German potash maker K+S announced plans on Thursday to cut costs by 500 million euros ($670 million) over the next three years following the collapse of one of the world's two big cartels selling the fertilizer.

Russia's Uralkali, the world's largest potash producer, sent shockwaves through the industry in July by pulling out of its sales alliance with its neighbor Belaruskali, triggering a decline in global potash prices.

"It was and is obvious that the announcement (by Uralkali) caused tangible purchasing restraint on the customers' side," K+S said in publishing quarterly results, adding it was difficult to assess how long the uncertainty would last.

Farmers and potash import organisations across the globe have held off on orders in anticipation of a further drop in prices.

Since the crop nutrient stays in the soil longer than nitrogen fertiliser, farmers can skip a season without sacrificing much of their yields, which makes potash markets volatile.

Earlier this month Canadian rivals Mosaic and Agrium Inc as well as Israel Chemicals (ICL) posted lower profits as uncertainty in fertilizer markets prompted many buyers to delay crop nutrient purchases.

Solid Savings Programme

Last month sources familiar with the matter said that K+S's supervisory board was discussing plans for cost-cutting measures.

"Our objective is to increase the international competitiveness of K+S in a sustainable way," Chief Executive Norbert Steiner said in a statement on Thursday.

The new programme will contribute about 150 million euros of savings in 2014, K+S said, which leaves 350 million of cost-cuts to be spread over 2015 and 2016.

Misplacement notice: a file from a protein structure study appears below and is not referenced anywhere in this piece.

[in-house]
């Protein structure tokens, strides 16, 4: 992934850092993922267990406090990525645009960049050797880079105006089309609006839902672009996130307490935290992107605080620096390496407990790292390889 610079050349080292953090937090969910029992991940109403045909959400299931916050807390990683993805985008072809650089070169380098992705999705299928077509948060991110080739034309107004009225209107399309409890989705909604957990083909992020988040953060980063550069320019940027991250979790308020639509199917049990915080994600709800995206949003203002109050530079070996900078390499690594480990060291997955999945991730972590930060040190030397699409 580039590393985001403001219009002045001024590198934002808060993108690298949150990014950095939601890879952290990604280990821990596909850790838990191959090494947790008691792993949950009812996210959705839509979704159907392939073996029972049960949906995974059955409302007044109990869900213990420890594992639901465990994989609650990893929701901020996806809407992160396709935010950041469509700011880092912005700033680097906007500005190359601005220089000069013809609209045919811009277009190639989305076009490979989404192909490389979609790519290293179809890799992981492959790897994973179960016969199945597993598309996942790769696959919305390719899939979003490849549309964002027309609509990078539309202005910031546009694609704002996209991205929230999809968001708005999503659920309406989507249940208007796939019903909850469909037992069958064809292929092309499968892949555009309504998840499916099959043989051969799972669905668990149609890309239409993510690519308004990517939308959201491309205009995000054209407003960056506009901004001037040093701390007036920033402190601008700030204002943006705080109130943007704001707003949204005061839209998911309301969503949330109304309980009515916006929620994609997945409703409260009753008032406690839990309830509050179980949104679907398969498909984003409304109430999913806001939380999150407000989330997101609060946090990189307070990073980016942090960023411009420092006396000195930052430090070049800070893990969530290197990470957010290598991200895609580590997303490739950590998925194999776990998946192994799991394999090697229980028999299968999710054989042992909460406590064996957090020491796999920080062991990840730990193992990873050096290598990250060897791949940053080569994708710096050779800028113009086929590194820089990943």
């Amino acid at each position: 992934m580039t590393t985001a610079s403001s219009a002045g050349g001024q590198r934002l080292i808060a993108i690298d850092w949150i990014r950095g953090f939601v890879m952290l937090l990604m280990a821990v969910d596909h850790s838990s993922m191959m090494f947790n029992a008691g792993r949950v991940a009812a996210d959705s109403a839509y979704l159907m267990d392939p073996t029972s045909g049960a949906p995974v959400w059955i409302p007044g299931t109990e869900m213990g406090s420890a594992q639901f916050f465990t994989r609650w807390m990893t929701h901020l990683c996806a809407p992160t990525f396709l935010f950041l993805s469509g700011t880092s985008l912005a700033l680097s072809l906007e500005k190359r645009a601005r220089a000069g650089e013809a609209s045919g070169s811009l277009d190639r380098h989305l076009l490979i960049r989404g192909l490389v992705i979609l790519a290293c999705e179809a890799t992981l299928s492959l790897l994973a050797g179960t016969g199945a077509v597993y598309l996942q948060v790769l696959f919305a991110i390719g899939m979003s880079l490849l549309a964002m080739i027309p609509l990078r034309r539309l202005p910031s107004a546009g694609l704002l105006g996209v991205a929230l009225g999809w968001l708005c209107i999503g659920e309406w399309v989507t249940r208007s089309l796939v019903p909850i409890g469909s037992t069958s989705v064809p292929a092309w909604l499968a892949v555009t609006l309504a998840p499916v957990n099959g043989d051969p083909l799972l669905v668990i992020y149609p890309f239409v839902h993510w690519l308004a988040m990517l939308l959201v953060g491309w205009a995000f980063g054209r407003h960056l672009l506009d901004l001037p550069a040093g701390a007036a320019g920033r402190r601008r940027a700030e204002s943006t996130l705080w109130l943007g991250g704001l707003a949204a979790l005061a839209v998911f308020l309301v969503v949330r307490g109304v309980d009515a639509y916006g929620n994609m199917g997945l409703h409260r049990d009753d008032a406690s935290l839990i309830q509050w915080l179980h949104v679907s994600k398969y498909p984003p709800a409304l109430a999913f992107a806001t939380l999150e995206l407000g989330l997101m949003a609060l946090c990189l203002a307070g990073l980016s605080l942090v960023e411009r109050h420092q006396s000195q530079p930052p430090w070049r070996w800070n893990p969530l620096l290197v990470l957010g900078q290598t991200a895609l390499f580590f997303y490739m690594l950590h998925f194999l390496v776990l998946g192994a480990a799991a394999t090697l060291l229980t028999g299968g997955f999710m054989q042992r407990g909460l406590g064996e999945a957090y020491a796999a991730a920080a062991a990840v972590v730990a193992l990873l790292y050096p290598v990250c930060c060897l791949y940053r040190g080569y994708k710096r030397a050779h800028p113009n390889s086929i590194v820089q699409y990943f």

Last year the company made an operating profit of 804 million euros on revenue of 3.94 billion euros.

Shares in the company, which have fallen 40 percent in the past six months, were up 2.5 percent at 21.06 euros at 0845 GMT, when the main German market index was up 0.9 percent.

K+S said it now expected to report adjusted earnings before interest and tax (EBIT I) of more than 600 million euros this year on revenues unchanged at around 3.94 billion.

In August it scrapped its forecast of a rise in operating profits following Uralkali's announcement. Analysts in a Reuters poll have forecast a profit of 673 million euros.

In the third quarter EBIT I slid by 26 percent to 116 million euros, slightly higher than the consensus forecast of 107 million euros.

"As third-quarter results are above expectations and the new guidance for 2013 is in line with consensus, plus the fact that K+S has published a solid cost savings programme with huge impact already in 2014, there is little reason for the market to cut (its) estimates," Kepler analyst Martin Roediger said.